Thursday, May 31, 2007

Tomb Raider: Anniversary - first impressions

It's here! It's finally here! Our copy of TRA arrived from Amazon yesterday (two days before the cited release date, but whatever). Had to resist all tempation to just rip it out the packaging and play it at once; it just wouldn't be the same without me, Dad, and my sister taking turns to play, or heckle: "Go, jump. Jump. Aargh! Oh, my God! Pull out your guns! No. Over there. Over there. What the hell are you doing?! Oh, give it here." Repeat.

As we all know, Tomb Raider: Anniversary is the remake of the original PS1 game, which saw Lara, hired by businesswoman Jacqueline Natla (boo, hiss) to recover the mystical Atlantean Scion, globetrotting to Peru, then somewhere that was probably Greece, then Egypt, then finally onto Atlantis itself. The basic storyline seems to be the same, but there also seems to be a new twist in that Lara and her father had been searching for the Scion already, but hadn't been able to find the hidden city of Vilcabamba. I expect something else will be made of this, but I can't be sure, having only played the Mountain Caves level and part of Croft Manor.

Of course, graphics have moved way, way on in the eleven years since the original. Gone are the square caves with very flat walls and ledges positioned at right angles to each other, and every screen is now crammed with lush, organic scenery, from trailing vines to pillars with intricate Inca-style carvings. I can't wait to see the Egyptian levels. Lara's movement is also much more fluid than the original, as is the camera.

Luckily, Anniversary already seems to be much more than just a remake of the original with prettier graphics. Familiar locations are immediately recognisable, but while some scenes were simply big empty spaces with a couple of vampire bats, every screen so far has been crammed with more opportunities to explore. Lara's moves have gone well beyond the original run, jump, catch, shoot, and it looks like you'll need every trick at your disposal to complete the puzzles. Another welcome addition is the grapple-hook, which was only seen in the original during a cutscene. And Croft Manor is no longer the training level, but a whole location to itself, as it was in Legend.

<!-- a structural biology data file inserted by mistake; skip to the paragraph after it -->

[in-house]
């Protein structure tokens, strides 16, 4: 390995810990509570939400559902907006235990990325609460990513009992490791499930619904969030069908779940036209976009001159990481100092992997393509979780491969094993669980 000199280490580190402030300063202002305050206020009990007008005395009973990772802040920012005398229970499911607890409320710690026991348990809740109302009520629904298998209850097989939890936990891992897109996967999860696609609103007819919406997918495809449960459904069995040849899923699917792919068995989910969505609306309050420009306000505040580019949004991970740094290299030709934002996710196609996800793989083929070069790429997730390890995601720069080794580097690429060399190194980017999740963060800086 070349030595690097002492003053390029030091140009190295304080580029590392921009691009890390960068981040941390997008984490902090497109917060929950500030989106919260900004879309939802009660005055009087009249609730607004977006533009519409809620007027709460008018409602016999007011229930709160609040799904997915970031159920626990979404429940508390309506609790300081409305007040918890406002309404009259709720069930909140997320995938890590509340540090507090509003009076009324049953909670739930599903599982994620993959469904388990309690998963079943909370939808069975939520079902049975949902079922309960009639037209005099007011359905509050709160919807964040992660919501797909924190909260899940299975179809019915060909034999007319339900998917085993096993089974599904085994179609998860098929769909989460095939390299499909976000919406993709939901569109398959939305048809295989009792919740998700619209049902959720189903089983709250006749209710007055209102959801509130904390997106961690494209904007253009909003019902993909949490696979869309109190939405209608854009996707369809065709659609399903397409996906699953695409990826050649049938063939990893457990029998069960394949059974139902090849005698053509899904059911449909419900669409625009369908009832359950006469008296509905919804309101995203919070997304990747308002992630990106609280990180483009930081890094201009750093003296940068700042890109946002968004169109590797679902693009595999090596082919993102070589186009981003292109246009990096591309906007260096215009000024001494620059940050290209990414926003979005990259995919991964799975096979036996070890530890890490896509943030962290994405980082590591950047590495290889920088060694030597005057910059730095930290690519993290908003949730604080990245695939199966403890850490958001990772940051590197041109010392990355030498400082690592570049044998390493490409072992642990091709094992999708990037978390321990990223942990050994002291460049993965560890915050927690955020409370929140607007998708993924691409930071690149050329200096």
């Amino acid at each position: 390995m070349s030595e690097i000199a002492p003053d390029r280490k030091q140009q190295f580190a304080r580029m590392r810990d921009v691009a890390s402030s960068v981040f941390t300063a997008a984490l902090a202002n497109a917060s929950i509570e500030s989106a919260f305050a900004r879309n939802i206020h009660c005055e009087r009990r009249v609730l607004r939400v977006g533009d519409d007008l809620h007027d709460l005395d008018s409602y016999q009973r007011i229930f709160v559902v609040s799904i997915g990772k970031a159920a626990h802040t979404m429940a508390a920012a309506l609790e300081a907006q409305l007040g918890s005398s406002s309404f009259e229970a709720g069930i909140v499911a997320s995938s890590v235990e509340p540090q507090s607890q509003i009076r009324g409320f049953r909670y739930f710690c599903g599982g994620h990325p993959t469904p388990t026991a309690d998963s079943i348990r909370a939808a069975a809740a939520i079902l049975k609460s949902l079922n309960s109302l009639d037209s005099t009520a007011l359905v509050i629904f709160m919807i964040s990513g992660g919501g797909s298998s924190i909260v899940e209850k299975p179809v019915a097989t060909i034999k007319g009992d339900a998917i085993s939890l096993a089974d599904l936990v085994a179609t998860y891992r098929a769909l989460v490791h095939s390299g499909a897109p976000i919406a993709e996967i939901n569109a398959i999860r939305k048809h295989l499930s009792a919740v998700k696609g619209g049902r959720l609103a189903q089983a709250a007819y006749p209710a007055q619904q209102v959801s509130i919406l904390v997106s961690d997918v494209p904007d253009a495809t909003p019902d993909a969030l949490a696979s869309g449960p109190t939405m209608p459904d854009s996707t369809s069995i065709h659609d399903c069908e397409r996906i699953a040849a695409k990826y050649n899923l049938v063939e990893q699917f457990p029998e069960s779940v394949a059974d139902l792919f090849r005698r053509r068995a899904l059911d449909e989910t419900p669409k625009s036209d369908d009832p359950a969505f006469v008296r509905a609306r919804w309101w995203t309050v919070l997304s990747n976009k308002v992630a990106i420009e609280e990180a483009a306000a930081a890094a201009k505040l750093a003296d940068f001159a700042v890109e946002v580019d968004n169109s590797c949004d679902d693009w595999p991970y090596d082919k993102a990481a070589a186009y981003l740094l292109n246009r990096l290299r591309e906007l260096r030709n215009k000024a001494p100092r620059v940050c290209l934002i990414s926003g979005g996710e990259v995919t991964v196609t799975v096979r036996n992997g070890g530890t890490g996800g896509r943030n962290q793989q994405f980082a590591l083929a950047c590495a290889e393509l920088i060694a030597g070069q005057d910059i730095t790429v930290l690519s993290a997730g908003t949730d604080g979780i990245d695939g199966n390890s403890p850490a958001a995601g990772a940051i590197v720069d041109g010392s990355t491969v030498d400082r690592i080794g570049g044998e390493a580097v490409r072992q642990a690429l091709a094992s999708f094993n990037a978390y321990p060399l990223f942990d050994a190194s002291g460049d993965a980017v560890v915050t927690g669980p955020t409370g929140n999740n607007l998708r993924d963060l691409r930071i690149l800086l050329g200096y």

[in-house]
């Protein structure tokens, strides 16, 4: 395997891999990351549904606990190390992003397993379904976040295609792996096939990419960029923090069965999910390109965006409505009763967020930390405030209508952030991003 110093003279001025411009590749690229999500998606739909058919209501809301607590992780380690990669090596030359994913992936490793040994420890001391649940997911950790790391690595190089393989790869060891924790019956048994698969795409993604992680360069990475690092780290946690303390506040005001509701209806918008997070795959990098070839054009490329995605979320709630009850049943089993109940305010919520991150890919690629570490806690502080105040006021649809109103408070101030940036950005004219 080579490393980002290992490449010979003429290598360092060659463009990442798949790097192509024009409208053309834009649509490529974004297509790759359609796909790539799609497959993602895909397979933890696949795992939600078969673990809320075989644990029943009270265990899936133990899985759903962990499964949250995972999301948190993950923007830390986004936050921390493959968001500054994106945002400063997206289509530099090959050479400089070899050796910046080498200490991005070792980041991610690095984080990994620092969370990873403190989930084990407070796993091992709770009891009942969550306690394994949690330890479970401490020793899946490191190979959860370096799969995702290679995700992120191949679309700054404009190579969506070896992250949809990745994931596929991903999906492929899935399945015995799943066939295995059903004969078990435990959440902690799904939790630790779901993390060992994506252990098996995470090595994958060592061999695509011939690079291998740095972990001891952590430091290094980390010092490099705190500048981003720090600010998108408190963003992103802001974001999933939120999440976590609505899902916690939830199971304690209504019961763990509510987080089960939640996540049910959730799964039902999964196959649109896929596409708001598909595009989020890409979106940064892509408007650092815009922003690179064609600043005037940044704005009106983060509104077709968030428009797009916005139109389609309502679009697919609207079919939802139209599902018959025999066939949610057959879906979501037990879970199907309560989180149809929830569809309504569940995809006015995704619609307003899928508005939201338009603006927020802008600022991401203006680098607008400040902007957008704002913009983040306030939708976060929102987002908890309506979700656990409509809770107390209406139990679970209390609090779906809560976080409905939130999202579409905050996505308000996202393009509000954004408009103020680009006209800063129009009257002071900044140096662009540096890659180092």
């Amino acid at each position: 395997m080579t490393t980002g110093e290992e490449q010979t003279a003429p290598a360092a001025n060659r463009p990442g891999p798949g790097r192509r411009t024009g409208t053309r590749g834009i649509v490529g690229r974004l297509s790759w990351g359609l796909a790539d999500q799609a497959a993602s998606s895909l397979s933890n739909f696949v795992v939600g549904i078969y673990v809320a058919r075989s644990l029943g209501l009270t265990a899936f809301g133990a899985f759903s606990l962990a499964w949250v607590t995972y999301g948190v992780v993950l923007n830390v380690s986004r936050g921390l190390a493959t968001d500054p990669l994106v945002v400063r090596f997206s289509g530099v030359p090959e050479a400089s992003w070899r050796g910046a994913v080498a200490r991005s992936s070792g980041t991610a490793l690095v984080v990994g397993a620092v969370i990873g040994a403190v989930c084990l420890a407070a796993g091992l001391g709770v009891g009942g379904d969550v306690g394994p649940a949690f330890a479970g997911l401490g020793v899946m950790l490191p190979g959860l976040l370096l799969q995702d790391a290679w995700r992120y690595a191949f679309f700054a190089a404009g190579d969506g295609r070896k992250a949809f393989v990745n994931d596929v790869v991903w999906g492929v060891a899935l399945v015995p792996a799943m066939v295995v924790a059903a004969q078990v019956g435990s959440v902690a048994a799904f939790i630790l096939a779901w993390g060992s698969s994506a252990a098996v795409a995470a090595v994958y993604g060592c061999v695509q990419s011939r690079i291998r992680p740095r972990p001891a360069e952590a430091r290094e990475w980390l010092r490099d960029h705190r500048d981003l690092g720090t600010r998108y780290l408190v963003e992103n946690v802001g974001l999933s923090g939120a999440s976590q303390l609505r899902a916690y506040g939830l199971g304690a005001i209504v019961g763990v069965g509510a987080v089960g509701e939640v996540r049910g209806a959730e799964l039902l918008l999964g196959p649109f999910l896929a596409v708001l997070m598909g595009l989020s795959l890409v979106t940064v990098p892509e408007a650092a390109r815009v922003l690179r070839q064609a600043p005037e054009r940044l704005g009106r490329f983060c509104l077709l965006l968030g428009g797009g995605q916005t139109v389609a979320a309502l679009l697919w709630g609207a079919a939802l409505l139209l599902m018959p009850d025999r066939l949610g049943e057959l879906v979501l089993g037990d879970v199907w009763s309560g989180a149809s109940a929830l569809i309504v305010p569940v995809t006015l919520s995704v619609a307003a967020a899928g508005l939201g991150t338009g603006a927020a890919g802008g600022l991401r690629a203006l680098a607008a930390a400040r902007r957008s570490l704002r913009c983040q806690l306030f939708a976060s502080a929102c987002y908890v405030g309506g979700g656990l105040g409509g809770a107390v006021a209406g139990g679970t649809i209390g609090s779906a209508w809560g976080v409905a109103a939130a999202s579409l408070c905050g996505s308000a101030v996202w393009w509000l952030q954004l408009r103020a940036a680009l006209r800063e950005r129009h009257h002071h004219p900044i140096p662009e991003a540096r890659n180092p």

The real plus with Anniversary is the puzzle-solving. The manor is a big puzzle, and while the timed door from the Caves level makes a return, it's far more sophisticated this time than simply pulling a switch and racing like mad to get through before it closes. The darts that shoot from the walls are back, and there's more head-scratching involved with them. While in the original you could get away with running and jumping over them, Anniversary makes you stop and work out whether you run straight through, jump over, or crawl under.

Of course, one of my favourite parts of Tomb Raider was the sense of atmosphere, and it was great to see it was back, too. Instead of the creepy "tomb noises" of the original, though, the Caves are filled with the sound of dripping water and wind, and the wolves howl to announce their presence.

To sum up, then, Anniversary already looks like a brilliant reworking of an old classic, because it brings so much freshness to the old structure, the enhanced abilities and trickier puzzles being the big pluses. The levels I'm looking forward to the most are the Lost Valley, Saint Francis' Folly, the Palace of Midas, and all the Egyptian ones. Can't wait to see those mummies!

'Scuse me now, I've got to go and explore the City of Vilcabamba...

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